Duck Jibe Help!

Duck Jibe Help!

Post by CCSMIK » Wed, 14 Jun 2000 04:00:00


Hi,
I would like some helpful hints, maybe steps to complete a duck jibe.
I am a wave sailor heading to Aruba for a week and figured this would be a goal
for the week.
Thanks,
Mike
San Diego
 
 
 

Duck Jibe Help!

Post by Alan Whit » Wed, 14 Jun 2000 04:00:00



Quote:
>Hi,
>I would like some helpful hints, maybe steps to complete a duck jibe.
>I am a wave sailor heading to Aruba for a week and figured this would be a goal
>for the week.
>Thanks,
>Mike
>San Diego

 Keep up your speed!!

Alan

club page:http://www.ibscc.org  

 
 
 

Duck Jibe Help!

Post by ECavan60 » Wed, 14 Jun 2000 04:00:00

Quote:

>Hi,
>I would like some helpful hints, maybe steps to complete a duck jibe.
>I am a wave sailor heading to Aruba for a week and figured this would be a
>goal
>for the week.

Hey Mike.

With a little practice, I bet you'll be making some on the first or second day.
 A few tips:

1.  Flip earlier than you do for a carve jibe.  Reach way back.

2.  Keep a steady carve going.  

3.  It's easier to clear the sail - without whacking yourself in the head with
the clew - if you lower the mast towards the water a little as you flip.

4.  Don't sheet in or switch your feet until you're comfortable off in the new
direction.

If you want to speed up your progress - take a lesson from Dasher, Armando or
Eddie at Vela.  One lesson or two should suffice.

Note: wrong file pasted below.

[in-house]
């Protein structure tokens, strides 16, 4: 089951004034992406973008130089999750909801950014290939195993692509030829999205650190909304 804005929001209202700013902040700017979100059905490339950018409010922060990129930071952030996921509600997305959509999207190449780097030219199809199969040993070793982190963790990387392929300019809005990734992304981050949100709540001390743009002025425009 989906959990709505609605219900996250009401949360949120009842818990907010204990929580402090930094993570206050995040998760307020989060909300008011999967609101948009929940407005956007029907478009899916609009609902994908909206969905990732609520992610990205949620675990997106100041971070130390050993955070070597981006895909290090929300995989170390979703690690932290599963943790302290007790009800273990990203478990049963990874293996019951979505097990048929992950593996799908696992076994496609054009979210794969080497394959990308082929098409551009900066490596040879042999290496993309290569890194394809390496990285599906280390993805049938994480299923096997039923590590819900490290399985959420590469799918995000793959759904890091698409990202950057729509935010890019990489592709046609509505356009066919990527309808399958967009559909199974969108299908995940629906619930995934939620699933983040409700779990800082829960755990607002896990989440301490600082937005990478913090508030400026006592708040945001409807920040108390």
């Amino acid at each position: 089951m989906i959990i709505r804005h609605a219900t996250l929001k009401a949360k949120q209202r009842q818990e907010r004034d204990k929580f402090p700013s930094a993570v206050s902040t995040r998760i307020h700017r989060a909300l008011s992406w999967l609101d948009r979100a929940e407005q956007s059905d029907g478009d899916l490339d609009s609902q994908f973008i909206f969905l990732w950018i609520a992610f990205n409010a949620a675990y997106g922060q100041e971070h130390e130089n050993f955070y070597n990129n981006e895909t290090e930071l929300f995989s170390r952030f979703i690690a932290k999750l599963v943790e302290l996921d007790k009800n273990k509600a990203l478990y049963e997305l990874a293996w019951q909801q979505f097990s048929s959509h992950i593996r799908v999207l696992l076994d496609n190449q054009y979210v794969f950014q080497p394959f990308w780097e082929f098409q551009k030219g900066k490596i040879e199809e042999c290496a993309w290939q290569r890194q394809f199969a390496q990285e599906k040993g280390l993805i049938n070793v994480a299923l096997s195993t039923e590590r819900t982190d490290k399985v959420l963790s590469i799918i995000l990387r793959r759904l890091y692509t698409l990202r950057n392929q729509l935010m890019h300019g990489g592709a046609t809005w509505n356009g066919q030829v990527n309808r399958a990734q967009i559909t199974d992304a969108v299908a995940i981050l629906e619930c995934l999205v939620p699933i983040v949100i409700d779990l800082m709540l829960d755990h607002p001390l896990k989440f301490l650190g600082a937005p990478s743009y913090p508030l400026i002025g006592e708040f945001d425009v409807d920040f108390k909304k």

Have fun!
Jealous in hot, sticky, windless C***te,
Dave.

 
 
 

Duck Jibe Help!

Post by Wolfgang Soerge » Wed, 14 Jun 2000 04:00:00

Quote:

> Hi,
> I would like some helpful hints, maybe steps to complete a duck jibe.
> I am a wave sailor heading to Aruba for a week and figured this would be a goal
> for the week.

Generally a duck jibe should be pretty easy for anybody who can pull off
planing jibes consistently. Some hints to consider:
+ You need speed. Being slightly overpowered helps. Enter the thing like
a race / laydown jibe: Sheet in (back hand back a bit), lean sail into
the turn.
+ Don't yank the sail around. It's more like you are carving the board
around while the sail stands still while you automatically dive through.
+ Practice the sail flip on land a few times. With larger rigs (>5.5 for
me) you may need to change hands again on the new side (new front hand
first grabs the boom near the tail on new side, then the new back hand,
then the front hand goes forward to the boom head).
+ While the sail flip is very early, the feet are switched late, like
when doing a carve jibe. When powered up i prefer switching feet
directly into the straps for maximally smooth turns.
+ I learned the duck jibe with a 270 slalom board and a 6.5 sail and
still find it easier with relatively large boards and sails around
5.5-6.5 compared to a very squirelly waveboard and a 4.5 (although i
think i've done it with any sail between 3.5 and 7.5).

--
Wolfgang

 
 
 

Duck Jibe Help!

Post by CCSMIK » Wed, 14 Jun 2000 04:00:00

Thanks for the tips!
 
 
 

Duck Jibe Help!

Post by CCSMIK » Wed, 14 Jun 2000 04:00:00

Thanks for the tips!
 
 
 

Duck Jibe Help!

Post by MTVNewsG » Wed, 14 Jun 2000 04:00:00

I'd like to second one of Wolfgang's tips:  Don't yank the sail around.  A duck
jibe done correctly is a smooth move without a lot of body motion...I focus on
keeping the carve smooth and my torso still while smoothly throwing the rig
forward, pausing for a millisecond, and then throwing it back past my ear.

Practice the sail flip on land, and then hit the water, and focus on the carve.
 And take a lesson from Dasher or Armando (I think Eddie's at the Gorge now).
Michael
US5613

 
 
 

Duck Jibe Help!

Post by Loco4wi » Wed, 14 Jun 2000 04:00:00

another easy way to learn this is on a landsailor if you have access to one;
you will find that doing it in light air on stable pavement will help you get
the motion down
 
 
 

Duck Jibe Help!

Post by Mewindsu » Thu, 15 Jun 2000 04:00:00

Quote:
>Hi,
>I would like some helpful hints, maybe steps to complete a duck jibe.